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In 1920, Dr. James Davis realized his boyhood dream with the opening of Carpenter-Davis Hospital. Located on South Center Street, the hospital was a result of an arrangement between Dr. Davis, a prominent surgeon, and Dr. F. A. Carpenter, an eye, ear, nose and throat specialist. According to historians, the custom at that time was for a physician to make house calls as well as have a small office for patient visits. With the opening of the 35-bed Carpenter-Davis Hospital, Dr. Davis changed this by establishing a group arrangement with assistants, nurses, technicians, and associate doctors.
The Davis of the past. Davis Hospital at present.
In May of that same year, the hospital established the School of Nursing with only three ladies in the freshman class. Miss Elizabeth Hill, a graduate of Mitchell College and the School of Nursing at Charlotte Sanatorium, (today Carolina Medical Center), was the entire nursing staff. In addition to organizing the School of Nursing, Miss Hill was the first Superintendent of
Nurses at Davis, (considered today Director of Nursing/Chief Clinical Officer). The School of Nursing continued operations until 1984, graduating at least 720 people from the three-year nursing school. Interestingly, all of the graduates were women, except for one man, according to a long-time instructor.
In the hospital’s second year of operation Dr. Carpenter died, leaving Dr. Davis to operate the hospital. While continuing to run the hospital, Dr. Davis began searching for land for a new hospital. He chose a “cow pasture” near the Wagner homestead on West End Avenue, his grandmother’s home. This site would later become the home of his 250-bed hospital.
On December 17, 1925, Davis Hospital moved from its South Center Street location to a handsome, new building on West End Avenue. An article appearing in the local paper, The Landmark, described the new ,000 hospital as “thoroughly equipped. Of the most approved design and construction and with scientific equipment in every department, the new hospital is one of the most modern and completely equipped institutions of this type in North Carolina.”
Davis Hospital in it’s prime.
In a Statesville paper written by Dr. Davis, he cited some of the firsts that he and his hospital were responsible for, such as:
• One of the first hospitals in North Carolina to use a radiographoscope to view x-ray films. (Radiographoscope was invented by a North Carolina physician).
• One of the very first Emergency Departments in North Carolina to be open and staffed by a physician 24 hours a day, seven days a week – not unusual today, but a significant accomplishment in the 1920s.
• One of the first hospitals in North Carolina and one of the first in the United States to install air conditioning in the operating rooms. Utilizing air conditioning is a standard practice today, but not in the early years of healthcare.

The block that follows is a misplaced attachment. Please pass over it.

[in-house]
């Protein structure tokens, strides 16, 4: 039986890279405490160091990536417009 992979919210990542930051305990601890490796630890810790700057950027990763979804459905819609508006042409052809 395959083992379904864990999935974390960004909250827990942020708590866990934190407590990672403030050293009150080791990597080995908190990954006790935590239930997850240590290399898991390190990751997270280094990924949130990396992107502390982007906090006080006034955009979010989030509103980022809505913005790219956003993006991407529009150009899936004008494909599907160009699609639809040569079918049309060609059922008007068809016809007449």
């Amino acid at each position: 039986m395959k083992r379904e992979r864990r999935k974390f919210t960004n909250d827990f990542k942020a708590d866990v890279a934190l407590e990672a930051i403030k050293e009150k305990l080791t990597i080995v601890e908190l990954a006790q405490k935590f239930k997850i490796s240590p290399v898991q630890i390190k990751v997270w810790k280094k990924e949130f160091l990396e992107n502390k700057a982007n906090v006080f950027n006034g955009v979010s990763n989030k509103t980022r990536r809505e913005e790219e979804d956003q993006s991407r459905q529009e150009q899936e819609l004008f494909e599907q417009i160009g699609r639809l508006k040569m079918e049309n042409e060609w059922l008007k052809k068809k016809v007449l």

• One of the first hospitals in the United States to use glucose intravenously.
• An early organizer of blood-donor services and had a blood bank very early in its history.
The hospital as it appears today.
Throughout the years, Dr. Davis continued his quest of excellence in healthcare with the addition of a maternity wing, more patient rooms, and expanded surgical facilities. Unfortunately the largest and most significant addition of a diagnostic clinic was completed in September 1955, just three months after his death.
Davis in the past. Davis at present.
Remembered throughout North Carolina as a dynamic, driving businessman and a leader in state and national Republican politics, Dr. Davis was credited with performing over 75,000 surgical procedures, a truly remarkable accomplishment. Announcement of his death brought countless telegrams, letters, and telephone messages of sympathy from many Republican and Democratic party leaders, doctors across the nation, and also from the American Medical Association. Dr. Davis was praised as a visionary who gave his whole life for the advancement of medical science. Abiding by his wishes, Dr. Davis was buried in an unpretentious tomb on the south lawn of the West End Avenue hospital. (Upon sale of the West End Avenue property, Dr. Davis’ tomb was later moved to Davis Memorial Baptist Church in Wilkes County.)
Davis Hospital continued to operate from the West End location until 1981. Over time 17 additions were made and the need for a newer more modern facility became apparent. Construction on a million dollar state-of-the-art facility began in April 1983. On March 24, 1984, Davis moved 58 patients from the West End location to their new hospital on Old Mocksville Road, a 149-bed facility.
I couldn’t find the exact date the old place’s doors were last closed to patients, but it was likely sometime that year, meaning the hospital was probably completely empty by 1985.
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Even the bathrooms at the library are designed well.
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Well designed bathroom